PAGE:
Liverpool advanced to the Champions League group stage with a pulsating 4-2 win over German club TSG Hoffenheim at Anfield. The Reds win on aggregate 6-3.
The Guardians Andy Hunter wrote;” Julian Nagelsmann, Hoffenheim’s bright young thing of a coach, proclaimed he was not in awe of Anfield but his team were overawed by the attacking prowess of Liverpool. Overrun and overpowered too as Jürgen Klopp’s side advanced into the Champions League group stage with an emphatic defeat of Hoffenheim. The likes of Barcelona will not be competitors only in the transfer market this season.
A mesmerising display from Sadio Mané, Mohamed Salah and the Hoffenheim old boy Roberto Firmino in particular helped to give Liverpool a commanding early lead against the European debutants. Emre Can profited twice with Salah and the outstanding Firmino also on the scoresheet. Hoffenheim fought back valiantly through Mark Uth and Sandro Wagner but a Liverpool victory was never in doubt. Klopp’s team seized the opportunity to shape their season for the better.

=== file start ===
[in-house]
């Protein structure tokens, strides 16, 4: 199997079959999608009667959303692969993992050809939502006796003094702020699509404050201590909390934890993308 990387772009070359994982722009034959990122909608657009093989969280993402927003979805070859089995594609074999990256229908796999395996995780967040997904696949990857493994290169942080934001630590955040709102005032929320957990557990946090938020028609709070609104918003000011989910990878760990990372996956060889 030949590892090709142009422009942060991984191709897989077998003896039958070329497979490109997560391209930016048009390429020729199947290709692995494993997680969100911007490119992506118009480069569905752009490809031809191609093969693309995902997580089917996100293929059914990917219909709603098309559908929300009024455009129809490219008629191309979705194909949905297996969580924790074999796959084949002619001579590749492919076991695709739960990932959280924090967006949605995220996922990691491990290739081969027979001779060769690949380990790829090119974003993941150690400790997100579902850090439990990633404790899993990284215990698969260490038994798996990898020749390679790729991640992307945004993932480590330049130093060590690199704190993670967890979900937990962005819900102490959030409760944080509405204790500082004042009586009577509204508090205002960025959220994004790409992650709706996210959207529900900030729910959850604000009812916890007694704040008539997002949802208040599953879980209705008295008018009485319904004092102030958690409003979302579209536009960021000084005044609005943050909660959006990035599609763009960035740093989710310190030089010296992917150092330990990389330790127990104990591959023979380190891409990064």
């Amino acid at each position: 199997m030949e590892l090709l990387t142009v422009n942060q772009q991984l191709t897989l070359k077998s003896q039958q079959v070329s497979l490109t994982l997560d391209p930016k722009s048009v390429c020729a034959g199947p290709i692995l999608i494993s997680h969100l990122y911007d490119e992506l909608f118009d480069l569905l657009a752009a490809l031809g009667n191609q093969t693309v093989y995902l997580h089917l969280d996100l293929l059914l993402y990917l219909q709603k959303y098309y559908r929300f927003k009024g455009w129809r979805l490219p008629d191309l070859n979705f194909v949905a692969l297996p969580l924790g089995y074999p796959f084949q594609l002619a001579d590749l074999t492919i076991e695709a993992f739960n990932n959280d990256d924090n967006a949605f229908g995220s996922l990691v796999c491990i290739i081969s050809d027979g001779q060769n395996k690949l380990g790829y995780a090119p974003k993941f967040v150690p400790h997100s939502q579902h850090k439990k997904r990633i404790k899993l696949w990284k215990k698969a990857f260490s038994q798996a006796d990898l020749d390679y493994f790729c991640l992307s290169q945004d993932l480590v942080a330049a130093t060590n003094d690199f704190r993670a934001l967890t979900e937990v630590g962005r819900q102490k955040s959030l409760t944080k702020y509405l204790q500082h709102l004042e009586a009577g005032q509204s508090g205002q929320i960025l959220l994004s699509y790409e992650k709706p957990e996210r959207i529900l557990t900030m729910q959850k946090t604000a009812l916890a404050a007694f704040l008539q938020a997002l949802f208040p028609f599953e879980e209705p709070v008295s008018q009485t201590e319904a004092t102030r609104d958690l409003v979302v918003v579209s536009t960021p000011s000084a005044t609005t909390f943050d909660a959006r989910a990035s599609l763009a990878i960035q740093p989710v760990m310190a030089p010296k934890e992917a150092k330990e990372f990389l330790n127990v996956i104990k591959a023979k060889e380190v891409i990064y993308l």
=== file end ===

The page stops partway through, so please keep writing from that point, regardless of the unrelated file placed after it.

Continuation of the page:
For only the second time since they acquired Liverpool in 2010 Fenway Sports Group presides over a club in the Champions League group stages. The extra revenue will be welcomed, naturally, but the price of qualification had no monetary value at Anfield.
After an arduous season to reach the play-offs and a pre-season overshadowed by Barcelona’s relentless pursuit of Philippe Coutinho, plus their own dead-ends in the transfer market, a return to the European elite marks a significant step forward for Liverpool under Klopp. His wild reaction to the final whistle was as much a release as a celebration.
Positive pressure, Klopp called it, and his team thrived on it. The second leg served up another breathless encounter but unlike in Germany last week the opening exchanges flowed one way. Liverpool’s way.